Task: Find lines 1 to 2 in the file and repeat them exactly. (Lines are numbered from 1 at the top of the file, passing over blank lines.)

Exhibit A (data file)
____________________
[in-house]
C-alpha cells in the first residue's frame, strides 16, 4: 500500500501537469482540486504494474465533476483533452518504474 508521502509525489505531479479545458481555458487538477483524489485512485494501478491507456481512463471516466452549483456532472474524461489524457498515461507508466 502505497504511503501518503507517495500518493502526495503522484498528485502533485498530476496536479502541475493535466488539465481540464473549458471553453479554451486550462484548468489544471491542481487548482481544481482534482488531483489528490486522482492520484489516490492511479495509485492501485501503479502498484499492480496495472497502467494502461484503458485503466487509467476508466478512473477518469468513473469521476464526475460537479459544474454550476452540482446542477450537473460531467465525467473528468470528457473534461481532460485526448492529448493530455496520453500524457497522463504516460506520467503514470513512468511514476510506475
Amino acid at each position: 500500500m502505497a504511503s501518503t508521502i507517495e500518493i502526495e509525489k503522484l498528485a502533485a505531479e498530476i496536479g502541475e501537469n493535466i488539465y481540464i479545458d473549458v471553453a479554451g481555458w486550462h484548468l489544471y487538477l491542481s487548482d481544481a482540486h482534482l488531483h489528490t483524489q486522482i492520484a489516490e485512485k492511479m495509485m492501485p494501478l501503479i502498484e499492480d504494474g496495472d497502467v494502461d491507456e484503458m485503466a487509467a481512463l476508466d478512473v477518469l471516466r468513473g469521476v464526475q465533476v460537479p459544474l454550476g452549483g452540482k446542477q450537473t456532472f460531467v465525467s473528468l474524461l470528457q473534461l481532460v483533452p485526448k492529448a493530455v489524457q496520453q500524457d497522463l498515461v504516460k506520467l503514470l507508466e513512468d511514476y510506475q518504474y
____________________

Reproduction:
[in-house]
C-alpha cells in the first residue's frame, strides 16, 4: 500500500501537469482540486504494474465533476483533452518504474 508521502509525489505531479479545458481555458487538477483524489485512485494501478491507456481512463471516466452549483456532472474524461489524457498515461507508466 502505497504511503501518503507517495500518493502526495503522484498528485502533485498530476496536479502541475493535466488539465481540464473549458471553453479554451486550462484548468489544471491542481487548482481544481482534482488531483489528490486522482492520484489516490492511479495509485492501485501503479502498484499492480496495472497502467494502461484503458485503466487509467476508466478512473477518469468513473469521476464526475460537479459544474454550476452540482446542477450537473460531467465525467473528468470528457473534461481532460485526448492529448493530455496520453500524457497522463504516460506520467503514470513512468511514476510506475